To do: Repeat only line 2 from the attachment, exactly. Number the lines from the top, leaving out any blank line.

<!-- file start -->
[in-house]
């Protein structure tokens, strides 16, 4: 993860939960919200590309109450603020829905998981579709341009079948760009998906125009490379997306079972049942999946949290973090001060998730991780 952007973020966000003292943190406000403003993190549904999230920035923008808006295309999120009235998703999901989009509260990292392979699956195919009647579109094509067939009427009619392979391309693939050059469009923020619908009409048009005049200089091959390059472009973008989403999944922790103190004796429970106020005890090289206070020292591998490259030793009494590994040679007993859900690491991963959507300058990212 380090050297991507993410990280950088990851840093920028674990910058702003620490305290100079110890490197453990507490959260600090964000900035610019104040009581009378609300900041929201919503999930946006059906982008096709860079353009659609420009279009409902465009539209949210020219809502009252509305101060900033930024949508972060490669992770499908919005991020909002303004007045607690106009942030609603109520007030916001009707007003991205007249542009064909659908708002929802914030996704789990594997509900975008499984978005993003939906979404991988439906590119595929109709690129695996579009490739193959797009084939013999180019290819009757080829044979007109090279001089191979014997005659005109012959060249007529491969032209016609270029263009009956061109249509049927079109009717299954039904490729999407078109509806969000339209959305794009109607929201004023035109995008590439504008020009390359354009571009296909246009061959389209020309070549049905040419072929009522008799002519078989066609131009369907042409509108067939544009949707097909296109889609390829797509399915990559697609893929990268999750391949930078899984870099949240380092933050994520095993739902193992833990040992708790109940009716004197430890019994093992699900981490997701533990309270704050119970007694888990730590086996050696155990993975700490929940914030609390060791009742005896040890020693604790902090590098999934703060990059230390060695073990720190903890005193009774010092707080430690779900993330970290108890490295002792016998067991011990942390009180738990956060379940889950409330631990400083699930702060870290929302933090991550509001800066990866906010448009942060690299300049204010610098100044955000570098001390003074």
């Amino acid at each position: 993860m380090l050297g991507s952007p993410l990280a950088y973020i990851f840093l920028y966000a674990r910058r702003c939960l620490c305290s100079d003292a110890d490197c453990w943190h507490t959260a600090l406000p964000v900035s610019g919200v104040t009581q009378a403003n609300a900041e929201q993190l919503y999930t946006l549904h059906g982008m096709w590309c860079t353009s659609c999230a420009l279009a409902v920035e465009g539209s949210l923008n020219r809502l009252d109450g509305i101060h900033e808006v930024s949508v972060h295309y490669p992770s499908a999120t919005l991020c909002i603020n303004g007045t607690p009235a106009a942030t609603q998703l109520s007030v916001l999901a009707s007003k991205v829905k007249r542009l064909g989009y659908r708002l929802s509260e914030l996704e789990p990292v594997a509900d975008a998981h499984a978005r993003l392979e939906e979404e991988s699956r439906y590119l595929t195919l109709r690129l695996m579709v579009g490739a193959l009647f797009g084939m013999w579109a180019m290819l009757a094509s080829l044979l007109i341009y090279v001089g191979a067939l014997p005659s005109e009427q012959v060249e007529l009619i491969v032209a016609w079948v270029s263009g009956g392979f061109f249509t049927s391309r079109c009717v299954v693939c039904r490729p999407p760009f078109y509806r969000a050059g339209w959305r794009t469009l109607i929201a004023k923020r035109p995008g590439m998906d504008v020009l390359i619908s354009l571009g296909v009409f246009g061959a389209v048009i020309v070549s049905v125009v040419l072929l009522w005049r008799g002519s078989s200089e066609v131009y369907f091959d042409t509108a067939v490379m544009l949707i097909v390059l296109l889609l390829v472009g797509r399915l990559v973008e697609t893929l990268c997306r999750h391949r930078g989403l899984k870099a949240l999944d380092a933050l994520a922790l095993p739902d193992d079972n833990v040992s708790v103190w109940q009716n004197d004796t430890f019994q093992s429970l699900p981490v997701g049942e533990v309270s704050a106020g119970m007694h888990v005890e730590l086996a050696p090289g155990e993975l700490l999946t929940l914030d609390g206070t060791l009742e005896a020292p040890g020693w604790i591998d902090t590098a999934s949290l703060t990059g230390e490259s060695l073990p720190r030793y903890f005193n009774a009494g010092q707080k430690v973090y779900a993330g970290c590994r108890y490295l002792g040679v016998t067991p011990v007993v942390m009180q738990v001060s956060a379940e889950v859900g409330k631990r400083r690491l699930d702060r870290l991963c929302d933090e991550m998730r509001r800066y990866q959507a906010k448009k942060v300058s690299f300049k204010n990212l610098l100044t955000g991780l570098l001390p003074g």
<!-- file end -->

């Protein structure tokens, strides 16, 4: 993860939960919200590309109450603020829905998981579709341009079948760009998906125009490379997306079972049942999946949290973090001060998730991780 952007973020966000003292943190406000403003993190549904999230920035923008808006295309999120009235998703999901989009509260990292392979699956195919009647579109094509067939009427009619392979391309693939050059469009923020619908009409048009005049200089091959390059472009973008989403999944922790103190004796429970106020005890090289206070020292591998490259030793009494590994040679007993859900690491991963959507300058990212 380090050297991507993410990280950088990851840093920028674990910058702003620490305290100079110890490197453990507490959260600090964000900035610019104040009581009378609300900041929201919503999930946006059906982008096709860079353009659609420009279009409902465009539209949210020219809502009252509305101060900033930024949508972060490669992770499908919005991020909002303004007045607690106009942030609603109520007030916001009707007003991205007249542009064909659908708002929802914030996704789990594997509900975008499984978005993003939906979404991988439906590119595929109709690129695996579009490739193959797009084939013999180019290819009757080829044979007109090279001089191979014997005659005109012959060249007529491969032209016609270029263009009956061109249509049927079109009717299954039904490729999407078109509806969000339209959305794009109607929201004023035109995008590439504008020009390359354009571009296909246009061959389209020309070549049905040419072929009522008799002519078989066609131009369907042409509108067939544009949707097909296109889609390829797509399915990559697609893929990268999750391949930078899984870099949240380092933050994520095993739902193992833990040992708790109940009716004197430890019994093992699900981490997701533990309270704050119970007694888990730590086996050696155990993975700490929940914030609390060791009742005896040890020693604790902090590098999934703060990059230390060695073990720190903890005193009774010092707080430690779900993330970290108890490295002792016998067991011990942390009180738990956060379940889950409330631990400083699930702060870290929302933090991550509001800066990866906010448009942060690299300049204010610098100044955000570098001390003074």